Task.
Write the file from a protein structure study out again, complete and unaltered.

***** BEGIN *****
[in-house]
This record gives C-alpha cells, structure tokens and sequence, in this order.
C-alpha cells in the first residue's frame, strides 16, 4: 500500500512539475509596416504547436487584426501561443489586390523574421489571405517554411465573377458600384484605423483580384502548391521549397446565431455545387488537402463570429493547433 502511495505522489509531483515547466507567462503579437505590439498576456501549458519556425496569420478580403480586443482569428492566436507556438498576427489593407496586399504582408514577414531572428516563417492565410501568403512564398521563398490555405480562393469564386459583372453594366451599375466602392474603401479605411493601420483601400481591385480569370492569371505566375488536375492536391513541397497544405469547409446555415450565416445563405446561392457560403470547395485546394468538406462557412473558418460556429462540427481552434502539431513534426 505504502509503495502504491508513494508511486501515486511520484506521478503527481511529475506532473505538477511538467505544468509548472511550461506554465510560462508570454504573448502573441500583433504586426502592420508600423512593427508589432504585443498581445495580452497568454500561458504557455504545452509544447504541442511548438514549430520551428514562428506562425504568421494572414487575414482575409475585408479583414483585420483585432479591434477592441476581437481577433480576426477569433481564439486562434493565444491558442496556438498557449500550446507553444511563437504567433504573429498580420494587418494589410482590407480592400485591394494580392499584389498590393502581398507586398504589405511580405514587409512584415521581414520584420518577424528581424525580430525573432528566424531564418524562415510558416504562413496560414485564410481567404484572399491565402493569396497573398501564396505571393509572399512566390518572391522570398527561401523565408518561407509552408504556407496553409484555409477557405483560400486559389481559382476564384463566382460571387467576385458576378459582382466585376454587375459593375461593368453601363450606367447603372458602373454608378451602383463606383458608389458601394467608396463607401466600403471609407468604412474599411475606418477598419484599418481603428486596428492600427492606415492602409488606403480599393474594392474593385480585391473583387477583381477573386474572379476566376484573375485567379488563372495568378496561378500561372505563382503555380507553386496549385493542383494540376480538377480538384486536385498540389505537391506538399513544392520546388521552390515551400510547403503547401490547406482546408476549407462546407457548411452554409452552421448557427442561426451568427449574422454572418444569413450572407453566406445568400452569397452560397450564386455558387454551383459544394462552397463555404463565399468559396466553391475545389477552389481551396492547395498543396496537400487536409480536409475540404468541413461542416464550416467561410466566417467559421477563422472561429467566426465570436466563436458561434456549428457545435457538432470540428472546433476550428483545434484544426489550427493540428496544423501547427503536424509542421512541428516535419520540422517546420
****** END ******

[in-house]
This record gives C-alpha cells, structure tokens and sequence, in this order.
C-alpha cells in the first residue's frame, strides 16, 4: 500500500512539475509596416504547436487584426501561443489586390523574421489571405517554411465573377458600384484605423483580384502548391521549397446565431455545387488537402463570429493547433 502511495505522489509531483515547466507567462503579437505590439498576456501549458519556425496569420478580403480586443482569428492566436507556438498576427489593407496586399504582408514577414531572428516563417492565410501568403512564398521563398490555405480562393469564386459583372453594366451599375466602392474603401479605411493601420483601400481591385480569370492569371505566375488536375492536391513541397497544405469547409446555415450565416445563405446561392457560403470547395485546394468538406462557412473558418460556429462540427481552434502539431513534426 505504502509503495502504491508513494508511486501515486511520484506521478503527481511529475506532473505538477511538467505544468509548472511550461506554465510560462508570454504573448502573441500583433504586426502592420508600423512593427508589432504585443498581445495580452497568454500561458504557455504545452509544447504541442511548438514549430520551428514562428506562425504568421494572414487575414482575409475585408479583414483585420483585432479591434477592441476581437481577433480576426477569433481564439486562434493565444491558442496556438498557449500550446507553444511563437504567433504573429498580420494587418494589410482590407480592400485591394494580392499584389498590393502581398507586398504589405511580405514587409512584415521581414520584420518577424528581424525580430525573432528566424531564418524562415510558416504562413496560414485564410481567404484572399491565402493569396497573398501564396505571393509572399512566390518572391522570398527561401523565408518561407509552408504556407496553409484555409477557405483560400486559389481559382476564384463566382460571387467576385458576378459582382466585376454587375459593375461593368453601363450606367447603372458602373454608378451602383463606383458608389458601394467608396463607401466600403471609407468604412474599411475606418477598419484599418481603428486596428492600427492606415492602409488606403480599393474594392474593385480585391473583387477583381477573386474572379476566376484573375485567379488563372495568378496561378500561372505563382503555380507553386496549385493542383494540376480538377480538384486536385498540389505537391506538399513544392520546388521552390515551400510547403503547401490547406482546408476549407462546407457548411452554409452552421448557427442561426451568427449574422454572418444569413450572407453566406445568400452569397452560397450564386455558387454551383459544394462552397463555404463565399468559396466553391475545389477552389481551396492547395498543396496537400487536409480536409475540404468541413461542416464550416467561410466566417467559421477563422472561429467566426465570436466563436458561434456549428457545435457538432470540428472546433476550428483545434484544426489550427493540428496544423501547427503536424509542421512541428516535419520540422517546420